When a party seeks injunctive and declaratory relief through a Section 1983 action, it is not in the "nature of trespass."[6] It has long been the law of this Commonwealth that a party should not seek equitable relief when a legal action, such as an action in trespass, would provide an adequate remedy. In Carelli v. Lyter, 430 Pa. 543, 244 A.2d 6 (1968), we stated that when there was an adequate legal remedy, such as an action in trespass, it was appropriate for a court in equity to "transfer the case to the law side of the court for disposition." Id., 430 Pa. at 547, 244 A.2d at 8. In Jones v. Amsel, 388 Pa. 47, 130 A.2d 119 (1957), overruled on other grounds, Carelli v. Lyter, supra, we reasoned that an action in equity was inappropriate where "the measure of damages in trespass actions is flexible enough to properly recompense these plaintiffs for their loss." Id., 388 Pa. at 54, 130 A.2d at 123 (emphasis added).

In the present case, appellees have brought an action for injunctive and declaratory relief which attempts to restrain the Secretary from enforcing allegedly invalid regulations. We do not believe that the Legislature intended to exclude such suits from Commonwealth Court's original jurisdiction. Evidence of legislative intent can be found in Section 761(a)(1)(v), which does not generally exclude actions in the "nature of trespass," but only actions in the "nature of trespass as to which the Commonwealth government formerly enjoyed sovereign or other immunity." 42 Pa.C.S. § 761(a)(1)(v) (emphasis added).

Before the doctrine of sovereign immunity was abrogated by this Court in Mayle v. Pennsylvania Department of Highways, 479 Pa. 384, 388 A.2d 709 (1978), sovereign immunity did not apply to suits to restrain state officers *360 from performing particular acts. Philadelphia Life Insurance Company v. Commonwealth, 410 Pa. 571, 190 A.2d 111 (1963); Roy Stone Transfer Corp. v. Messner, 377 Pa. 234, 103 A.2d 700 (1954); Shirks Motor Express Corp. v. Messner, 375 Pa. 450, 100 A.2d 913 (1953).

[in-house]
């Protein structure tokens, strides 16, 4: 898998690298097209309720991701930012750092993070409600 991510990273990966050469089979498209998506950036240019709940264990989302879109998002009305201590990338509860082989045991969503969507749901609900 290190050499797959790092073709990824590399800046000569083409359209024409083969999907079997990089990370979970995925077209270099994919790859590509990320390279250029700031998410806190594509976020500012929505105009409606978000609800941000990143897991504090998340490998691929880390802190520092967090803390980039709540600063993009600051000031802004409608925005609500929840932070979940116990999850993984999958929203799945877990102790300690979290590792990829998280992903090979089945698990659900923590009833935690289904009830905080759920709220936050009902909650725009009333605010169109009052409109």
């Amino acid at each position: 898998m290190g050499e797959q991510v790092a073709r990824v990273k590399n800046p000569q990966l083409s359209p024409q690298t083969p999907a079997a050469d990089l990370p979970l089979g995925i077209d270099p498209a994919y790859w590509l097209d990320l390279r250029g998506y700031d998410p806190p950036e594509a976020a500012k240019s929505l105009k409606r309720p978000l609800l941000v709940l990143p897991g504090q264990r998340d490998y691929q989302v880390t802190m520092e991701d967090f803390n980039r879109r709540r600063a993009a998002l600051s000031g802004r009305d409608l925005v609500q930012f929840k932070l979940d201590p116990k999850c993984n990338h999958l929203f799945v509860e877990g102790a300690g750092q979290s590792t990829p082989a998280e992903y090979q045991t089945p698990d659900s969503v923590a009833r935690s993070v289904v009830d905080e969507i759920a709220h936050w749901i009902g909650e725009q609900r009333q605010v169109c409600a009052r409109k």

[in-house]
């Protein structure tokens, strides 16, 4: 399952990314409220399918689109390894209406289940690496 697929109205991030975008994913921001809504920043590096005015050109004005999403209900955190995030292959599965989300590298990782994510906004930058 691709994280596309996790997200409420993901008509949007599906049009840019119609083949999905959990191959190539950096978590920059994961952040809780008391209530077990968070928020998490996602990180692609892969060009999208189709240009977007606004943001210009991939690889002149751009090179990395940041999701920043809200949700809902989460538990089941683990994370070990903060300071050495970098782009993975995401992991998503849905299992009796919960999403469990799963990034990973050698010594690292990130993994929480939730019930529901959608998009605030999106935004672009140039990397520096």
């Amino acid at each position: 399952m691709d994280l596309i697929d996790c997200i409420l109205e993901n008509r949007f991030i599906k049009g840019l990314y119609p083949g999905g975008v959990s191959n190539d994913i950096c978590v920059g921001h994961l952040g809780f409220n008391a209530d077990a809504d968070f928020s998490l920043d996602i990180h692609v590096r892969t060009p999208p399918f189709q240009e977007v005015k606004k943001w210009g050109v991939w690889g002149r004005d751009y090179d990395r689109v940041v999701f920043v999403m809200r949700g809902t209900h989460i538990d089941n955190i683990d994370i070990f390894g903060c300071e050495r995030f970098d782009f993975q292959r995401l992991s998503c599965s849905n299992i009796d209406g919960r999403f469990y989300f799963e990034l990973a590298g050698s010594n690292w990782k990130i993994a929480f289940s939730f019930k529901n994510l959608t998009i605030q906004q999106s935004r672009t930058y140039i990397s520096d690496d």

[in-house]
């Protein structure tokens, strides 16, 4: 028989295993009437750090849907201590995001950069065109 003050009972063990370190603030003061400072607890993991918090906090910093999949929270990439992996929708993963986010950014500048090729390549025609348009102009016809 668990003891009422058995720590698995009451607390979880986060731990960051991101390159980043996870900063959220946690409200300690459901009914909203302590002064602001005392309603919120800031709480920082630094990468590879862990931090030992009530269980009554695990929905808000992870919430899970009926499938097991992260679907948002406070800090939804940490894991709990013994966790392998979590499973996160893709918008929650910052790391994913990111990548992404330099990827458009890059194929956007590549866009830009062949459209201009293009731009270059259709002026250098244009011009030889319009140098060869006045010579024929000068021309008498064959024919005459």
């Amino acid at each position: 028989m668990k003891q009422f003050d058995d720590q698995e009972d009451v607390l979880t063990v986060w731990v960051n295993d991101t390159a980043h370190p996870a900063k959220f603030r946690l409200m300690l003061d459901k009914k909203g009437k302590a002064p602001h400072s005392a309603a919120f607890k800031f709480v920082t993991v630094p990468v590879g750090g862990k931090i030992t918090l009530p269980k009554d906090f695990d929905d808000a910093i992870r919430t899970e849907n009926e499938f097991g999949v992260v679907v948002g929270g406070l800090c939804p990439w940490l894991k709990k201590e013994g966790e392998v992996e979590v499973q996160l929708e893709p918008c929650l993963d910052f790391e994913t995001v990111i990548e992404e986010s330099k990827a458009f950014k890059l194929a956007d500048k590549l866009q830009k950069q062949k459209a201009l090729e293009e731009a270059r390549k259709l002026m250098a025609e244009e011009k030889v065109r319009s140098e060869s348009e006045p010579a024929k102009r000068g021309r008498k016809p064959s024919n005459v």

In Philadelphia Life Insurance Company v. Commonwealth, supra, the plaintiff wanted to restrain state officials from enforcing a tax statute which it alleged was unconstitutional. The officials, relying on the doctrine of sovereign immunity, argued that the suit should be dismissed since they had not consented to it. We rejected this argument, reasoning:

The distinction is clear between suits against the Commonwealth which are within the rule of its immunity and suits to restrain officers of the Commonwealth from enforcing the provisions of a statute claimed to be unconstitutional. Suits which seek to compel affirmative action on the part of state officials or to obtain money damages or to recover property from the Commonwealth are within the rule of immunity; suits which simply seek to restrain state officials from performing affirmative acts are not within the rule of immunity.

Id. 410 Pa. at 576, 190 A.2d at 114 (emphasis in original).

This suit seeks both injunctive and declaratory relief. Although declaratory relief does affirmatively affect the functioning of state officials administering our statutory law, it does not directly compel an affirmative act. Therefore, the same reasoning should apply to suits for declaratory relief. Under the Declaratory Judgments Act, a litigant may obtain a declaration of his rights as to a particular controversy without any consequential relief being awarded. 42 Pa.C.S. § 7532. In this case, appellees want a declaration as to the validity of the Department's regulations at issue. In Delaware Valley Apartment House Owners' Ass'n v. Department of Revenue, 36 Pa. Commonwealth Ct. 615, 389 A.2d 234 (1978), Commonwealth Court recently applied the reasoning in Philadelphia Life Insurance, supra, to a suit seeking declaratory relief. In that case, it stated: